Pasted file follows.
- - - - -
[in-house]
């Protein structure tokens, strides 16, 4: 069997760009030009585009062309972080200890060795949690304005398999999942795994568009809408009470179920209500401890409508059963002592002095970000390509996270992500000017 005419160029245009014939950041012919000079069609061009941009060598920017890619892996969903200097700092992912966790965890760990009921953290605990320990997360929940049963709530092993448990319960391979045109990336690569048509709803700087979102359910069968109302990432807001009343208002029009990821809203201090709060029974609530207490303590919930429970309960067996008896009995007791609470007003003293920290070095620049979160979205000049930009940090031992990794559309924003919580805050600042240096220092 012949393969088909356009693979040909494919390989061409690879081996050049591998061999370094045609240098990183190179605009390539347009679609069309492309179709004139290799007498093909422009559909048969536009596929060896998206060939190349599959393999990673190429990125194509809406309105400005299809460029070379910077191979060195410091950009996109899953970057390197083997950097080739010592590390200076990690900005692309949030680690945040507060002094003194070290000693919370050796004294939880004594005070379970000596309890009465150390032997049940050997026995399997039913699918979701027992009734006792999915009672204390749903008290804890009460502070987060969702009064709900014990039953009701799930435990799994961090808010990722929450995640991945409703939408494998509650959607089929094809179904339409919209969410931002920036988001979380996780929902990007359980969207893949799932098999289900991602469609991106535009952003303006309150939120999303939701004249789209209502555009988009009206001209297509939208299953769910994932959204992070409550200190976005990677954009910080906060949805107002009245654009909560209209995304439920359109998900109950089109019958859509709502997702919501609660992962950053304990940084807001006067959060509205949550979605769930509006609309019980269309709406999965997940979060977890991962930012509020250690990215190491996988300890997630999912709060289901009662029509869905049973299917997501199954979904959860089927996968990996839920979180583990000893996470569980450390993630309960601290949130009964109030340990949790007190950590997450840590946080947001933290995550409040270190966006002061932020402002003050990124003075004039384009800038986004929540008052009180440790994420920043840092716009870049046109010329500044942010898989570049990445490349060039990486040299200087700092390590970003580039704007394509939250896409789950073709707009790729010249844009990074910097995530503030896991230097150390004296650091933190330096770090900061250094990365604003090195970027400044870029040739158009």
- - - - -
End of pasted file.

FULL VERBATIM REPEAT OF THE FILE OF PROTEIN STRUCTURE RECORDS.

[in-house]
């Protein structure tokens, strides 16, 4: 069997760009030009585009062309972080200890060795949690304005398999999942795994568009809408009470179920209500401890409508059963002592002095970000390509996270992500000017 005419160029245009014939950041012919000079069609061009941009060598920017890619892996969903200097700092992912966790965890760990009921953290605990320990997360929940049963709530092993448990319960391979045109990336690569048509709803700087979102359910069968109302990432807001009343208002029009990821809203201090709060029974609530207490303590919930429970309960067996008896009995007791609470007003003293920290070095620049979160979205000049930009940090031992990794559309924003919580805050600042240096220092 012949393969088909356009693979040909494919390989061409690879081996050049591998061999370094045609240098990183190179605009390539347009679609069309492309179709004139290799007498093909422009559909048969536009596929060896998206060939190349599959393999990673190429990125194509809406309105400005299809460029070379910077191979060195410091950009996109899953970057390197083997950097080739010592590390200076990690900005692309949030680690945040507060002094003194070290000693919370050796004294939880004594005070379970000596309890009465150390032997049940050997026995399997039913699918979701027992009734006792999915009672204390749903008290804890009460502070987060969702009064709900014990039953009701799930435990799994961090808010990722929450995640991945409703939408494998509650959607089929094809179904339409919209969410931002920036988001979380996780929902990007359980969207893949799932098999289900991602469609991106535009952003303006309150939120999303939701004249789209209502555009988009009206001209297509939208299953769910994932959204992070409550200190976005990677954009910080906060949805107002009245654009909560209209995304439920359109998900109950089109019958859509709502997702919501609660992962950053304990940084807001006067959060509205949550979605769930509006609309019980269309709406999965997940979060977890991962930012509020250690990215190491996988300890997630999912709060289901009662029509869905049973299917997501199954979904959860089927996968990996839920979180583990000893996470569980450390993630309960601290949130009964109030340990949790007190950590997450840590946080947001933290995550409040270190966006002061932020402002003050990124003075004039384009800038986004929540008052009180440790994420920043840092716009870049046109010329500044942010898989570049990445490349060039990486040299200087700092390590970003580039704007394509939250896409789950073709707009790729010249844009990074910097995530503030896991230097150390004296650091933190330096770090900061250094990365604003090195970027400044870029040739158009």